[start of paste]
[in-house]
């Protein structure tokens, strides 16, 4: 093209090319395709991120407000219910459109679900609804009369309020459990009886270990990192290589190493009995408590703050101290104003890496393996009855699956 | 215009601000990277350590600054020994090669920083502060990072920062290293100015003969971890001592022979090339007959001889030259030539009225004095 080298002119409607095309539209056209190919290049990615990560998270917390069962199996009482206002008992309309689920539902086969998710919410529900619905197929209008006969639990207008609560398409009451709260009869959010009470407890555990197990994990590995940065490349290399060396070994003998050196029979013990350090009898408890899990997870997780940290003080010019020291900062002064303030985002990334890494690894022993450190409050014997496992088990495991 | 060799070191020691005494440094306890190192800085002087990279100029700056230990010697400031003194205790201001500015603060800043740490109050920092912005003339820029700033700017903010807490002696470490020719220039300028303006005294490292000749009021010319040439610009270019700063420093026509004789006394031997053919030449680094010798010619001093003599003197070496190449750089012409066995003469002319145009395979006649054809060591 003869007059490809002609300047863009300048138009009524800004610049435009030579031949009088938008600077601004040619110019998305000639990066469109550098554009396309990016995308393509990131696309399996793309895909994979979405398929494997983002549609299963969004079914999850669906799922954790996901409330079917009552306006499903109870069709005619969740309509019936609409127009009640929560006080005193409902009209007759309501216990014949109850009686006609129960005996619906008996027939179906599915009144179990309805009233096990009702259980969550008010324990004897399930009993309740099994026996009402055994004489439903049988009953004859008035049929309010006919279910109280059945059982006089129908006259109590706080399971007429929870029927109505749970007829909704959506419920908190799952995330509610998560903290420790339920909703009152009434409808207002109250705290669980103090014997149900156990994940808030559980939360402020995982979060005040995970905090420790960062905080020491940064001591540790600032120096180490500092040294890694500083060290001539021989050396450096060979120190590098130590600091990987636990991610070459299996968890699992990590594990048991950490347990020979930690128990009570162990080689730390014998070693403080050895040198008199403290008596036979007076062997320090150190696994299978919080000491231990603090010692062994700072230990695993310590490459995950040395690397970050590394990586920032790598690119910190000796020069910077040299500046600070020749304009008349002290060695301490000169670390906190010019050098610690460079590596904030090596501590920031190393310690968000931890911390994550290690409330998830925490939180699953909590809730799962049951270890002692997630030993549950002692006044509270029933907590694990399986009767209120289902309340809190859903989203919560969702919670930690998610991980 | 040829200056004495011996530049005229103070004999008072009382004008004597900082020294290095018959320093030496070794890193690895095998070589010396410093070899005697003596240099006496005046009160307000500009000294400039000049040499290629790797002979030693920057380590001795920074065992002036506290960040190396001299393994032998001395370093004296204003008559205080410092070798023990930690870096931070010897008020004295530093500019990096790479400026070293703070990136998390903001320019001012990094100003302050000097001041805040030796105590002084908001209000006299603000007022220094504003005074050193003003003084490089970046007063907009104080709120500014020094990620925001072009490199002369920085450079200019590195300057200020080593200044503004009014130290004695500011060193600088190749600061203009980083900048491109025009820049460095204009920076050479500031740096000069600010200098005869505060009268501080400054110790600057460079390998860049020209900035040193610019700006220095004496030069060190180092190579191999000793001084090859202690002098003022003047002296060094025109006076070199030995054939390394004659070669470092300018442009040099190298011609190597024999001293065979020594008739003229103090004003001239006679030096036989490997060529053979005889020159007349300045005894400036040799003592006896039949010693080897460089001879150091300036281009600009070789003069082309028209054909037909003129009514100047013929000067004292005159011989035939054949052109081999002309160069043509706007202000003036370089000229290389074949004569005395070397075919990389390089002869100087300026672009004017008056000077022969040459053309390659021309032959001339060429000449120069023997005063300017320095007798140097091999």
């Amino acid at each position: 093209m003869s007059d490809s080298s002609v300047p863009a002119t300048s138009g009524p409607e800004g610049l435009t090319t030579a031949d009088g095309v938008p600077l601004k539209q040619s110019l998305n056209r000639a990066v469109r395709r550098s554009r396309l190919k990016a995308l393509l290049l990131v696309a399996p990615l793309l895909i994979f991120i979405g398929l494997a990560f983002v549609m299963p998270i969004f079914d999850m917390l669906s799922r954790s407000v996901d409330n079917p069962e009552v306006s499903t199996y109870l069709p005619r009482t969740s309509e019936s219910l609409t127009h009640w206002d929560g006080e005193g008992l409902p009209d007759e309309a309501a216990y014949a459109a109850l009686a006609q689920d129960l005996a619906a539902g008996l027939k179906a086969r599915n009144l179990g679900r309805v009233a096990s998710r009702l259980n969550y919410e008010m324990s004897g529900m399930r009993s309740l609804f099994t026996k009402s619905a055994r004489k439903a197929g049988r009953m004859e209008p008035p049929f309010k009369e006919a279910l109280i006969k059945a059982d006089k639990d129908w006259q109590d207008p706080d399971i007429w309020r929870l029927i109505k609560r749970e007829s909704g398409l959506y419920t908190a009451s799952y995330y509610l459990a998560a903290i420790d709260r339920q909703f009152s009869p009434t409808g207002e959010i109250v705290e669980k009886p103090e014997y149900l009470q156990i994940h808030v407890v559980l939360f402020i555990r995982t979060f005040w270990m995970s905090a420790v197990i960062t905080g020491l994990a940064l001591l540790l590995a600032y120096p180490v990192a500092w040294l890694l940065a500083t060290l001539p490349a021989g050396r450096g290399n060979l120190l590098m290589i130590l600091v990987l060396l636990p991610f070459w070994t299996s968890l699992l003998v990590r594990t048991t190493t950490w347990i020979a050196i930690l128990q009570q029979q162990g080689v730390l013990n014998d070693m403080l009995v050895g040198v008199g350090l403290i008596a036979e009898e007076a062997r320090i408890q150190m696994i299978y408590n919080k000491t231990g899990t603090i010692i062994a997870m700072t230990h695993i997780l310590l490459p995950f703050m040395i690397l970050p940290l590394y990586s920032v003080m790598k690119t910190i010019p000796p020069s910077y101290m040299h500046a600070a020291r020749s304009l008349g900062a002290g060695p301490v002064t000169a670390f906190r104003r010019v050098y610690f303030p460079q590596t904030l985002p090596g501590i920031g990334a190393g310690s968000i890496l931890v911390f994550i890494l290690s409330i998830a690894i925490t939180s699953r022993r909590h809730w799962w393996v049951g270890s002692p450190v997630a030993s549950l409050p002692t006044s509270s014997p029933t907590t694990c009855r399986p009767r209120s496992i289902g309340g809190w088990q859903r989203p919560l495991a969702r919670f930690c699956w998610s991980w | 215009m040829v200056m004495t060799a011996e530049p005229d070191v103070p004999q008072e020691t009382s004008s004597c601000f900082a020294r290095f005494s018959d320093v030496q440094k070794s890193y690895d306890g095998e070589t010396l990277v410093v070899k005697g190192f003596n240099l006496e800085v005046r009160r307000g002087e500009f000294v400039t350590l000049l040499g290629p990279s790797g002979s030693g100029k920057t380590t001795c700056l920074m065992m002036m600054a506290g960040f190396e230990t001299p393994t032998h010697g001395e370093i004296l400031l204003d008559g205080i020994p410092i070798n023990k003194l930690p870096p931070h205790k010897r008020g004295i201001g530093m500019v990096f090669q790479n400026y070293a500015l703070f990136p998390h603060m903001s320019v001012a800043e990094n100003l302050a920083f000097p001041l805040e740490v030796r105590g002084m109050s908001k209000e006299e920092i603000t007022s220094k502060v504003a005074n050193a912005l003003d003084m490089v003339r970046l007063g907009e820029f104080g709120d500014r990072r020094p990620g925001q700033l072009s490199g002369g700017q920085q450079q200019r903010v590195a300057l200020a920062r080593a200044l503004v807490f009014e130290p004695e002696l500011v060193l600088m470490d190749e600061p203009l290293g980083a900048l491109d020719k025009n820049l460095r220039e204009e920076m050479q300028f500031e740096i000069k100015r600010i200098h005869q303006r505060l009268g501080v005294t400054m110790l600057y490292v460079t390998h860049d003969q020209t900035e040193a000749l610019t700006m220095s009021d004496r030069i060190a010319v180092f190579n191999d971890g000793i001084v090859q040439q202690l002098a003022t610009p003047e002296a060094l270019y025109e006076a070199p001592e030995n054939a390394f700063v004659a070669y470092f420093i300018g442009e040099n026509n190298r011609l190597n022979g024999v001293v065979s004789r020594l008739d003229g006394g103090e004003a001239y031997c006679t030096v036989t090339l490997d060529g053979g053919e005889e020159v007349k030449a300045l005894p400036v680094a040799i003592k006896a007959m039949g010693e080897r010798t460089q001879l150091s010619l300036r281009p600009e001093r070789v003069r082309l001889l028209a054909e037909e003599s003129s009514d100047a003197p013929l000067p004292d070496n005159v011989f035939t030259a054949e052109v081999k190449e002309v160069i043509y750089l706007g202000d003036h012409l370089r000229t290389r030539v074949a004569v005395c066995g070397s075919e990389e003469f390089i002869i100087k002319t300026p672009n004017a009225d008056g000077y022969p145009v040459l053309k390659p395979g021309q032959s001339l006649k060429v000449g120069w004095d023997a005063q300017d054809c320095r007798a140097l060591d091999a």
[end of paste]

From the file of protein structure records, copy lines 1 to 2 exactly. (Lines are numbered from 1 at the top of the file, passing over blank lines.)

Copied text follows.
[in-house]
């Protein structure tokens, strides 16, 4: 093209090319395709991120407000219910459109679900609804009369309020459990009886270990990192290589190493009995408590703050101290104003890496393996009855699956 | 215009601000990277350590600054020994090669920083502060990072920062290293100015003969971890001592022979090339007959001889030259030539009225004095 080298002119409607095309539209056209190919290049990615990560998270917390069962199996009482206002008992309309689920539902086969998710919410529900619905197929209008006969639990207008609560398409009451709260009869959010009470407890555990197990994990590995940065490349290399060396070994003998050196029979013990350090009898408890899990997870997780940290003080010019020291900062002064303030985002990334890494690894022993450190409050014997496992088990495991 | 060799070191020691005494440094306890190192800085002087990279100029700056230990010697400031003194205790201001500015603060800043740490109050920092912005003339820029700033700017903010807490002696470490020719220039300028303006005294490292000749009021010319040439610009270019700063420093026509004789006394031997053919030449680094010798010619001093003599003197070496190449750089012409066995003469002319145009395979006649054809060591 003869007059490809002609300047863009300048138009009524800004610049435009030579031949009088938008600077601004040619110019998305000639990066469109550098554009396309990016995308393509990131696309399996793309895909994979979405398929494997983002549609299963969004079914999850669906799922954790996901409330079917009552306006499903109870069709005619969740309509019936609409127009009640929560006080005193409902009209007759309501216990014949109850009686006609129960005996619906008996027939179906599915009144179990309805009233096990009702259980969550008010324990004897399930009993309740099994026996009402055994004489439903049988009953004859008035049929309010006919279910109280059945059982006089129908006259109590706080399971007429929870029927109505749970007829909704959506419920908190799952995330509610998560903290420790339920909703009152009434409808207002109250705290669980103090014997149900156990994940808030559980939360402020995982979060005040995970905090420790960062905080020491940064001591540790600032120096180490500092040294890694500083060290001539021989050396450096060979120190590098130590600091990987636990991610070459299996968890699992990590594990048991950490347990020979930690128990009570162990080689730390014998070693403080050895040198008199403290008596036979007076062997320090150190696994299978919080000491231990603090010692062994700072230990695993310590490459995950040395690397970050590394990586920032790598690119910190000796020069910077040299500046600070020749304009008349002290060695301490000169670390906190010019050098610690460079590596904030090596501590920031190393310690968000931890911390994550290690409330998830925490939180699953909590809730799962049951270890002692997630030993549950002692006044509270029933907590694990399986009767209120289902309340809190859903989203919560969702919670930690998610991980 | 040829200056004495011996530049005229103070004999008072009382004008004597900082020294290095018959320093030496070794890193690895095998070589010396410093070899005697003596240099006496005046009160307000500009000294400039000049040499290629790797002979030693920057380590001795920074065992002036506290960040190396001299393994032998001395370093004296204003008559205080410092070798023990930690870096931070010897008020004295530093500019990096790479400026070293703070990136998390903001320019001012990094100003302050000097001041805040030796105590002084908001209000006299603000007022220094504003005074050193003003003084490089970046007063907009104080709120500014020094990620925001072009490199002369920085450079200019590195300057200020080593200044503004009014130290004695500011060193600088190749600061203009980083900048491109025009820049460095204009920076050479500031740096000069600010200098005869505060009268501080400054110790600057460079390998860049020209900035040193610019700006220095004496030069060190180092190579191999000793001084090859202690002098003022003047002296060094025109006076070199030995054939390394004659070669470092300018442009040099190298011609190597024999001293065979020594008739003229103090004003001239006679030096036989490997060529053979005889020159007349300045005894400036040799003592006896039949010693080897460089001879150091300036281009600009070789003069082309028209054909037909003129009514100047013929000067004292005159011989035939054949052109081999002309160069043509706007202000003036370089000229290389074949004569005395070397075919990389390089002869100087300026672009004017008056000077022969040459053309390659021309032959001339060429000449120069023997005063300017320095007798140097091999």